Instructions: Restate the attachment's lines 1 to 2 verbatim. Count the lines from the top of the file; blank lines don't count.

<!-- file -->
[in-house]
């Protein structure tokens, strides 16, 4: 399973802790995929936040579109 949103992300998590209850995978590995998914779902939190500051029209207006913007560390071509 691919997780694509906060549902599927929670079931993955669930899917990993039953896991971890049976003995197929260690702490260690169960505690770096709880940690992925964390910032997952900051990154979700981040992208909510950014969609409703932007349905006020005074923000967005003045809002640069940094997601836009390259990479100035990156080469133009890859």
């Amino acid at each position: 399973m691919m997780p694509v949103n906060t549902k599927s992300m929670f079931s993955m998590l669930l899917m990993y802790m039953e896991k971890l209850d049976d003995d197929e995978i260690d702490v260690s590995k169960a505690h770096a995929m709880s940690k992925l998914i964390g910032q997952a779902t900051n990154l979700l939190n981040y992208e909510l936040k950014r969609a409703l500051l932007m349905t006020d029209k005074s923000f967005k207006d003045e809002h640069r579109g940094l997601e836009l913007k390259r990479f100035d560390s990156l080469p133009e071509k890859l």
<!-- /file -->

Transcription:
[in-house]
């Protein structure tokens, strides 16, 4: 399973802790995929936040579109 949103992300998590209850995978590995998914779902939190500051029209207006913007560390071509 691919997780694509906060549902599927929670079931993955669930899917990993039953896991971890049976003995197929260690702490260690169960505690770096709880940690992925964390910032997952900051990154979700981040992208909510950014969609409703932007349905006020005074923000967005003045809002640069940094997601836009390259990479100035990156080469133009890859």